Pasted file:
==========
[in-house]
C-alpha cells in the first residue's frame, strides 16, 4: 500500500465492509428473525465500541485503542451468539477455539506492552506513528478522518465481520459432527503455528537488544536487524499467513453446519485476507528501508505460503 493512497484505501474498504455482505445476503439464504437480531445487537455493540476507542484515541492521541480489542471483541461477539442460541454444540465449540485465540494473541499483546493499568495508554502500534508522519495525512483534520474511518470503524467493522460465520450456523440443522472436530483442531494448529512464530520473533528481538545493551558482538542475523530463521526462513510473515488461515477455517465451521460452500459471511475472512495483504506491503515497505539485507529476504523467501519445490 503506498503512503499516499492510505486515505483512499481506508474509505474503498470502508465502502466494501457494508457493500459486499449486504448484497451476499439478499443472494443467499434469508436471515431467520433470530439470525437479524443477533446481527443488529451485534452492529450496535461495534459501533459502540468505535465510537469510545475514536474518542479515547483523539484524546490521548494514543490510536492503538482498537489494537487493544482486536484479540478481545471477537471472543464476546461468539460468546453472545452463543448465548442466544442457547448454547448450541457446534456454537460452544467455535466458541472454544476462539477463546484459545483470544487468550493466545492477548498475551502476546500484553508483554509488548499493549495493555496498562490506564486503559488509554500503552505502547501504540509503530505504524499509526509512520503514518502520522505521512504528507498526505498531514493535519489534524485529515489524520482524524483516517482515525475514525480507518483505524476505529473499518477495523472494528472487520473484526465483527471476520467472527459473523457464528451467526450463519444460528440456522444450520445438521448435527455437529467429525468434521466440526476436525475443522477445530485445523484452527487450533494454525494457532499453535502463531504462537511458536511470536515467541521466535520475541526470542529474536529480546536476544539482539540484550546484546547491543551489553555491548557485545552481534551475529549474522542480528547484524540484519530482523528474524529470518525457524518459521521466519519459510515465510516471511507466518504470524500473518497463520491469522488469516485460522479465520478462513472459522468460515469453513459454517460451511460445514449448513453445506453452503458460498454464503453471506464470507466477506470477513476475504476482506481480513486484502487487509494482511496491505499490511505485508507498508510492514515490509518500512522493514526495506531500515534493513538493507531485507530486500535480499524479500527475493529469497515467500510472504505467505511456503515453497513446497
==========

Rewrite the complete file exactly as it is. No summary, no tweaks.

[in-house]
C-alpha cells in the first residue's frame, strides 16, 4: 500500500465492509428473525465500541485503542451468539477455539506492552506513528478522518465481520459432527503455528537488544536487524499467513453446519485476507528501508505460503 493512497484505501474498504455482505445476503439464504437480531445487537455493540476507542484515541492521541480489542471483541461477539442460541454444540465449540485465540494473541499483546493499568495508554502500534508522519495525512483534520474511518470503524467493522460465520450456523440443522472436530483442531494448529512464530520473533528481538545493551558482538542475523530463521526462513510473515488461515477455517465451521460452500459471511475472512495483504506491503515497505539485507529476504523467501519445490 503506498503512503499516499492510505486515505483512499481506508474509505474503498470502508465502502466494501457494508457493500459486499449486504448484497451476499439478499443472494443467499434469508436471515431467520433470530439470525437479524443477533446481527443488529451485534452492529450496535461495534459501533459502540468505535465510537469510545475514536474518542479515547483523539484524546490521548494514543490510536492503538482498537489494537487493544482486536484479540478481545471477537471472543464476546461468539460468546453472545452463543448465548442466544442457547448454547448450541457446534456454537460452544467455535466458541472454544476462539477463546484459545483470544487468550493466545492477548498475551502476546500484553508483554509488548499493549495493555496498562490506564486503559488509554500503552505502547501504540509503530505504524499509526509512520503514518502520522505521512504528507498526505498531514493535519489534524485529515489524520482524524483516517482515525475514525480507518483505524476505529473499518477495523472494528472487520473484526465483527471476520467472527459473523457464528451467526450463519444460528440456522444450520445438521448435527455437529467429525468434521466440526476436525475443522477445530485445523484452527487450533494454525494457532499453535502463531504462537511458536511470536515467541521466535520475541526470542529474536529480546536476544539482539540484550546484546547491543551489553555491548557485545552481534551475529549474522542480528547484524540484519530482523528474524529470518525457524518459521521466519519459510515465510516471511507466518504470524500473518497463520491469522488469516485460522479465520478462513472459522468460515469453513459454517460451511460445514449448513453445506453452503458460498454464503453471506464470507466477506470477513476475504476482506481480513486484502487487509494482511496491505499490511505485508507498508510492514515490509518500512522493514526495506531500515534493513538493507531485507530486500535480499524479500527475493529469497515467500510472504505467505511456503515453497513446497